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Project Scope

The Federal Bureau of Investigation is relocating its division headquarters from downtown Cincinnati to a high-profile site adjacent to Interstate 71 and planned mixed-use development in Sycamore Township, Ohio. In order to accommodate the anticipated level of employees and visitors to the site for the new FBI building and other planned development, the township needed to provide new access. A new public access drive was designed from Hosbrook Road to the development sites.

The new roadway is located between existing residential neighborhoods and a major office building. The terrain along the new access road included some significant topographic challenges. In order to minimize the earthwork and impacts to the existing wooded buffer between the adjacent residential neighborhoods and the development, it was decided to construct a 19.5 ft. high, 700-ft. long retaining wall along the south side of the new roadway.

The Solution

After evaluating the costs and impacts of a variety of wall systems including conventional cast in place cantilever walls, drilled soldier pile walls to conventional segmental walls with geogrid reinforcing, URS contacted Redi-Rock to explore the potential use of its large block retaining wall system. Following close coordination between URS, Redi-Rock and the township, it was determined that the Redi-Rock system could meet the goals of the project better than the other system.

“Sycamore Township chose Redi-Rock because we had a limited amount of space; we did not want to cut back behind the wall for tie-ins and we didn’t want to lose trees that were buffering the neighbors from the project,” explained Tracy Kellums, Superintendent for Sycamore Township.

Dave Wormald, P.E. of URS Corp. explained further: “One of the primary reasons we chose the Redi-Rock system was because we wanted to design a gravity wall to reduce the amount of excavation required with minimal disruption behind the wall as well as creating an aesthetically pleasing appearance.”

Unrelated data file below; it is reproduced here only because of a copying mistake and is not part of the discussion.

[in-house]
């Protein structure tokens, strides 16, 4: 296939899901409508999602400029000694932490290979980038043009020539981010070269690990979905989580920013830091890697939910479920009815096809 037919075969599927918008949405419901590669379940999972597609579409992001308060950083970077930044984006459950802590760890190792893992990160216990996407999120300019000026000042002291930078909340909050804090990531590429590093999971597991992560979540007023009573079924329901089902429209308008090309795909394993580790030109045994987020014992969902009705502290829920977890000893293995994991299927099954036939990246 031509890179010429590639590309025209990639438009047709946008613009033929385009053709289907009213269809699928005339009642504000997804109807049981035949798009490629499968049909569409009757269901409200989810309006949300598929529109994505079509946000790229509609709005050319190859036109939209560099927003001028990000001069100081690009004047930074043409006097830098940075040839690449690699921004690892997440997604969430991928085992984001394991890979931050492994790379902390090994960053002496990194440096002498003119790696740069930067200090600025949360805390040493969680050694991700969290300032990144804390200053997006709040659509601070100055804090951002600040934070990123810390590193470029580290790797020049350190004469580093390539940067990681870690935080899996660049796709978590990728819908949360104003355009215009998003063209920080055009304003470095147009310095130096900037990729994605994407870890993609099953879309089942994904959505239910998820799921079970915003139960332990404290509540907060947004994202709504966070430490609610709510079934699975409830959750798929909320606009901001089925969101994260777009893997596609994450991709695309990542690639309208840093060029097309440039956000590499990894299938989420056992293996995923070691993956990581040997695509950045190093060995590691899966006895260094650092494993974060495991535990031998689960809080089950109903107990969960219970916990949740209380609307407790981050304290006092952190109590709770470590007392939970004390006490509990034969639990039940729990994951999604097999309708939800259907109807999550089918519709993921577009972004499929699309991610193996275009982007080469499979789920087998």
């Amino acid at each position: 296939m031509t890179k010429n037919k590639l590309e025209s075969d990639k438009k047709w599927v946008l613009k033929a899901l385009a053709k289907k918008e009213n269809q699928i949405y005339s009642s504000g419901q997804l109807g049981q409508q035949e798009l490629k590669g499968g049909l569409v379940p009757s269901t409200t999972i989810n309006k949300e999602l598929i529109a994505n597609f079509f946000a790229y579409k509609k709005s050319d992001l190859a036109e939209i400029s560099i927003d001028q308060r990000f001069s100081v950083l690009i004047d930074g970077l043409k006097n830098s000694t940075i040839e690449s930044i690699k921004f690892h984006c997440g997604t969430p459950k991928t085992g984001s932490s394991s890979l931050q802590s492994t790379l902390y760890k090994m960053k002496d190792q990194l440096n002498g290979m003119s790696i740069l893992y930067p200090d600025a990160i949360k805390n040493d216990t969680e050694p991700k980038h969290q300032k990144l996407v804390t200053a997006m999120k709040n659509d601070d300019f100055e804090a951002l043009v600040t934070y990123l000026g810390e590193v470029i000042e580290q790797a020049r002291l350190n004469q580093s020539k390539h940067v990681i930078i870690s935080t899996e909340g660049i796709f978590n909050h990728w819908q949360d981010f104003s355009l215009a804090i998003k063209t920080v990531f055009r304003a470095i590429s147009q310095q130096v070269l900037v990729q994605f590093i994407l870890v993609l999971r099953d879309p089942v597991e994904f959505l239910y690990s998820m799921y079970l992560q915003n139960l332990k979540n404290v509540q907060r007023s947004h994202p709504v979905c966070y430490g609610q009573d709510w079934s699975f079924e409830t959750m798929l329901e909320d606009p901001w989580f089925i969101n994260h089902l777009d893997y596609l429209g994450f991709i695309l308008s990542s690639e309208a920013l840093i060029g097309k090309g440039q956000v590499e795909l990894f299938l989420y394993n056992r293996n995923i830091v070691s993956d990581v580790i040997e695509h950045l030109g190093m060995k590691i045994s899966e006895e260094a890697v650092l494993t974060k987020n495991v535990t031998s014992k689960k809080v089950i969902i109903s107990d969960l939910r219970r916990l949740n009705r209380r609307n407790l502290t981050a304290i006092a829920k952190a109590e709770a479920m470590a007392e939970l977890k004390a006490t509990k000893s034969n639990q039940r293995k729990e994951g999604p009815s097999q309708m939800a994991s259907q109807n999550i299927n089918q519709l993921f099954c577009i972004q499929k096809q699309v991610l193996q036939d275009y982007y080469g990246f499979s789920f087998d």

The Design

It’s no secret that Redi-Rock is known for building tall gravity walls using massive, one-ton blocks to get the job done. But this 19.5 ft. tall wall gave engineers the chance to show just what Redi-Rock blocks are really capable of.

To reach the required 19.5 feet with a gravity wall, URS utilized several unique components of the Redi-Rock system to achieve a custom solution for the project without the need for geogrid reinforcement or anchors. URS utilized the Redi-Rock propriety analysis software to evaluate a variety of wall cross sections to arrive at the hybrid design for the finished wall.

First, URS specified 3420-pound Redi-Rock 60 In. base blocks for the bottom six to eight courses of the wall. Just one course was buried. Then, URS specified several courses of 9 In. setback blocks throughout the wall to vary the batter. “We incorporated the 9 In. setback blocks to increase the resistance to overturning forces without the need for geogrid reinforcement,” Wormald explained.

For the higher courses in the wall where the loading was less, the blocks transitioned to 41 In. Series blocks and 28 In. Series blocks to achieve the full height of the wall. Compacted free-draining aggregate backfill and leveling pads were used. Ornamental fencing—matching fencing used by the township for nearby streetscapes—was mounted at the top of the wall.

Combining a variety of Redi-Rock blocks allowed the wall to achieve its goal height while minimizing excavation and impact on the trees. Plus, the gravity solution saved the township time and money on installation.

The Aesthetics

An additional benefit was the superior aesthetics the system offered. “We chose the Ledgestone texture because we felt it looked the most like real rock to match up with other retaining walls that we have throughout the township,” Kellums explained.

Redi-Rock is the only large block retaining wall system on the market that offers Ledgestone, a texture and color combination so natural, it’s hard to distinguish from natural stone. “Aesthetically, it looks really great,” URS noted.

In the past several years, the township had erected several conventional concrete retaining walls faced with stone veneer. These walls were located within a half mile of the site, and the township wanted the walls on the access road to match the appearance of the other smaller walls in the area. Ornamental, matching fencing used by the township for nearby streetscapes was mounted at the top of the wall to reinforce the urban design context of the area.